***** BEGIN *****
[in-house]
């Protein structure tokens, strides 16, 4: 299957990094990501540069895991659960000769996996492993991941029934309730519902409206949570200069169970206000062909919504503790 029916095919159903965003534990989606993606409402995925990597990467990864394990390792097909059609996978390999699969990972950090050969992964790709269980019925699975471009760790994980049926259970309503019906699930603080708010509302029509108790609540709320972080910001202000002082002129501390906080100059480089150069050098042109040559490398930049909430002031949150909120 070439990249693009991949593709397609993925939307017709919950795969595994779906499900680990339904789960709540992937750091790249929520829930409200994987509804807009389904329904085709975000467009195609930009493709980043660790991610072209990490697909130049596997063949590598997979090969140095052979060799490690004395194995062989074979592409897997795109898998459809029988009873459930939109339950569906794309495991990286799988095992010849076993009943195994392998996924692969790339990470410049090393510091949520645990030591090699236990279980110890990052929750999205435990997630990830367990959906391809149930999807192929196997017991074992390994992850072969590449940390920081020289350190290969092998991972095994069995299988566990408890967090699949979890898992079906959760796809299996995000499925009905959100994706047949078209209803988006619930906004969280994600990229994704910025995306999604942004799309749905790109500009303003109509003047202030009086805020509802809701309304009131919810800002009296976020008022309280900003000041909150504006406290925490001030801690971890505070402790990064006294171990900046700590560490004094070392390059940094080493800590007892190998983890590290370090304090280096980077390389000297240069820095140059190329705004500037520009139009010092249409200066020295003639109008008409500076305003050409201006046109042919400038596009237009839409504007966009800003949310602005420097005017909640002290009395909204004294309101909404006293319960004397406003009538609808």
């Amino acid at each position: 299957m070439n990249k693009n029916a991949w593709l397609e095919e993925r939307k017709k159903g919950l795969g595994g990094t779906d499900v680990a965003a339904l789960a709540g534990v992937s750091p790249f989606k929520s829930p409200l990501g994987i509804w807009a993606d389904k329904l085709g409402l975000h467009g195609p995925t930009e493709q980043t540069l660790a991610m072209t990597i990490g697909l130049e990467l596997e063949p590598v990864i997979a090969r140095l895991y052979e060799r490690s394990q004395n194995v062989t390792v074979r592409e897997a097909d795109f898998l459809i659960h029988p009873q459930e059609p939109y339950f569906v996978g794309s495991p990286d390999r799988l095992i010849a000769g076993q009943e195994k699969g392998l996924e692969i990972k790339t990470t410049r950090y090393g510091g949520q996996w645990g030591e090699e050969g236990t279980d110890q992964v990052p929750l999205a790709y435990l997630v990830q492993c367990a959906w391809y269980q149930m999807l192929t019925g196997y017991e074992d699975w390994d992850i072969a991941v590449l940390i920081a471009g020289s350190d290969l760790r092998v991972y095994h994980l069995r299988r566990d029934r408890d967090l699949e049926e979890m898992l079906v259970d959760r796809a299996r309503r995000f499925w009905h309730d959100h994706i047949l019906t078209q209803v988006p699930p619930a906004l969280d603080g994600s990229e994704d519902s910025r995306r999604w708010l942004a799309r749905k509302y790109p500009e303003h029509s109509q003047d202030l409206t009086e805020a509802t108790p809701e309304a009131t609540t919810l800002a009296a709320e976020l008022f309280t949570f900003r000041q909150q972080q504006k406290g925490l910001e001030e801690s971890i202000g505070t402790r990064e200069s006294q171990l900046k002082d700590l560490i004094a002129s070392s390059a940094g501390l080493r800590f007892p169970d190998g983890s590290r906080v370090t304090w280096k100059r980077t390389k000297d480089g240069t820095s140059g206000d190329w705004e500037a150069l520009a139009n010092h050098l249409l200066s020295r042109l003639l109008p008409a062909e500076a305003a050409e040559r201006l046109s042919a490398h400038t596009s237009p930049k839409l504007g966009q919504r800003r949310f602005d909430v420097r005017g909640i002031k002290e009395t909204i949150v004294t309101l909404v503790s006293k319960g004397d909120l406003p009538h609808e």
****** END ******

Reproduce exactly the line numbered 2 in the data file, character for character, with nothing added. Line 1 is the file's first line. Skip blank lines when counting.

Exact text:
């Protein structure tokens, strides 16, 4: 299957990094990501540069895991659960000769996996492993991941029934309730519902409206949570200069169970206000062909919504503790 029916095919159903965003534990989606993606409402995925990597990467990864394990390792097909059609996978390999699969990972950090050969992964790709269980019925699975471009760790994980049926259970309503019906699930603080708010509302029509108790609540709320972080910001202000002082002129501390906080100059480089150069050098042109040559490398930049909430002031949150909120 070439990249693009991949593709397609993925939307017709919950795969595994779906499900680990339904789960709540992937750091790249929520829930409200994987509804807009389904329904085709975000467009195609930009493709980043660790991610072209990490697909130049596997063949590598997979090969140095052979060799490690004395194995062989074979592409897997795109898998459809029988009873459930939109339950569906794309495991990286799988095992010849076993009943195994392998996924692969790339990470410049090393510091949520645990030591090699236990279980110890990052929750999205435990997630990830367990959906391809149930999807192929196997017991074992390994992850072969590449940390920081020289350190290969092998991972095994069995299988566990408890967090699949979890898992079906959760796809299996995000499925009905959100994706047949078209209803988006619930906004969280994600990229994704910025995306999604942004799309749905790109500009303003109509003047202030009086805020509802809701309304009131919810800002009296976020008022309280900003000041909150504006406290925490001030801690971890505070402790990064006294171990900046700590560490004094070392390059940094080493800590007892190998983890590290370090304090280096980077390389000297240069820095140059190329705004500037520009139009010092249409200066020295003639109008008409500076305003050409201006046109042919400038596009237009839409504007966009800003949310602005420097005017909640002290009395909204004294309101909404006293319960004397406003009538609808």